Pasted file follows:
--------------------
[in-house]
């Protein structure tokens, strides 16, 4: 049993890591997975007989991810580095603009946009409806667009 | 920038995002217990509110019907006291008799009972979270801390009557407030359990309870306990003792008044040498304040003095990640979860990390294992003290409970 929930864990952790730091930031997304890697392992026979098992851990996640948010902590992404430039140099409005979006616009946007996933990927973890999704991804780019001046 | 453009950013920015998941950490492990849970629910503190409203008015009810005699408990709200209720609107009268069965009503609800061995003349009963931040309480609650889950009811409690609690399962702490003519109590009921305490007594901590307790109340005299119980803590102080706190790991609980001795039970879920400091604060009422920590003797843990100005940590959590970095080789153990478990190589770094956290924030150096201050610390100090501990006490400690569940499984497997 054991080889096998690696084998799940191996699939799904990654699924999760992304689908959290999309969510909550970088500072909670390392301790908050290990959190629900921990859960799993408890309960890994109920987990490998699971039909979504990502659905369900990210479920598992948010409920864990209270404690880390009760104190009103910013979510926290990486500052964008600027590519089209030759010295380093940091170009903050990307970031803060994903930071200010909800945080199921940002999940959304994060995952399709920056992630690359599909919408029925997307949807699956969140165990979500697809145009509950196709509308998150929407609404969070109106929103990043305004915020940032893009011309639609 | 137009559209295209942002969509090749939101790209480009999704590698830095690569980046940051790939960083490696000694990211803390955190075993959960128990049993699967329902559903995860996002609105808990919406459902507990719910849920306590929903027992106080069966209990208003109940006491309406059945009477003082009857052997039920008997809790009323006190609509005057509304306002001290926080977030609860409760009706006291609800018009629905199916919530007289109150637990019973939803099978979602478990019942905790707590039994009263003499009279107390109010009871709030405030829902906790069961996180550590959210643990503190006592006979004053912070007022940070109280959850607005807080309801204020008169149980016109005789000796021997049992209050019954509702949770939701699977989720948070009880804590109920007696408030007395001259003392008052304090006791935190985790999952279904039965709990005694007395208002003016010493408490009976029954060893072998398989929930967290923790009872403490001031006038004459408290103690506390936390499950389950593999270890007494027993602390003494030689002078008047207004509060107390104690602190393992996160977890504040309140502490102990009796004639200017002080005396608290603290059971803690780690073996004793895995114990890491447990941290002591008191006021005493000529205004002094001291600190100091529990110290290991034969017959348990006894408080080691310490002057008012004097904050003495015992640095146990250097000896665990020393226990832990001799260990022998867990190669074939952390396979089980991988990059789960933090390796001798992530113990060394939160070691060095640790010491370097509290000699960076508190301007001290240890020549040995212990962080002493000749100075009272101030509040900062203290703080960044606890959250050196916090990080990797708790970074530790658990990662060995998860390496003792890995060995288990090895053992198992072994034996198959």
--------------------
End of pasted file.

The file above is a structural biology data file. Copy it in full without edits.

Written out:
[in-house]
């Protein structure tokens, strides 16, 4: 049993890591997975007989991810580095603009946009409806667009 | 920038995002217990509110019907006291008799009972979270801390009557407030359990309870306990003792008044040498304040003095990640979860990390294992003290409970 929930864990952790730091930031997304890697392992026979098992851990996640948010902590992404430039140099409005979006616009946007996933990927973890999704991804780019001046 | 453009950013920015998941950490492990849970629910503190409203008015009810005699408990709200209720609107009268069965009503609800061995003349009963931040309480609650889950009811409690609690399962702490003519109590009921305490007594901590307790109340005299119980803590102080706190790991609980001795039970879920400091604060009422920590003797843990100005940590959590970095080789153990478990190589770094956290924030150096201050610390100090501990006490400690569940499984497997 054991080889096998690696084998799940191996699939799904990654699924999760992304689908959290999309969510909550970088500072909670390392301790908050290990959190629900921990859960799993408890309960890994109920987990490998699971039909979504990502659905369900990210479920598992948010409920864990209270404690880390009760104190009103910013979510926290990486500052964008600027590519089209030759010295380093940091170009903050990307970031803060994903930071200010909800945080199921940002999940959304994060995952399709920056992630690359599909919408029925997307949807699956969140165990979500697809145009509950196709509308998150929407609404969070109106929103990043305004915020940032893009011309639609 | 137009559209295209942002969509090749939101790209480009999704590698830095690569980046940051790939960083490696000694990211803390955190075993959960128990049993699967329902559903995860996002609105808990919406459902507990719910849920306590929903027992106080069966209990208003109940006491309406059945009477003082009857052997039920008997809790009323006190609509005057509304306002001290926080977030609860409760009706006291609800018009629905199916919530007289109150637990019973939803099978979602478990019942905790707590039994009263003499009279107390109010009871709030405030829902906790069961996180550590959210643990503190006592006979004053912070007022940070109280959850607005807080309801204020008169149980016109005789000796021997049992209050019954509702949770939701699977989720948070009880804590109920007696408030007395001259003392008052304090006791935190985790999952279904039965709990005694007395208002003016010493408490009976029954060893072998398989929930967290923790009872403490001031006038004459408290103690506390936390499950389950593999270890007494027993602390003494030689002078008047207004509060107390104690602190393992996160977890504040309140502490102990009796004639200017002080005396608290603290059971803690780690073996004793895995114990890491447990941290002591008191006021005493000529205004002094001291600190100091529990110290290991034969017959348990006894408080080691310490002057008012004097904050003495015992640095146990250097000896665990020393226990832990001799260990022998867990190669074939952390396979089980991988990059789960933090390796001798992530113990060394939160070691060095640790010491370097509290000699960076508190301007001290240890020549040995212990962080002493000749100075009272101030509040900062203290703080960044606890959250050196916090990080990797708790970074530790658990990662060995998860390496003792890995060995288990090895053992198992072994034996198959």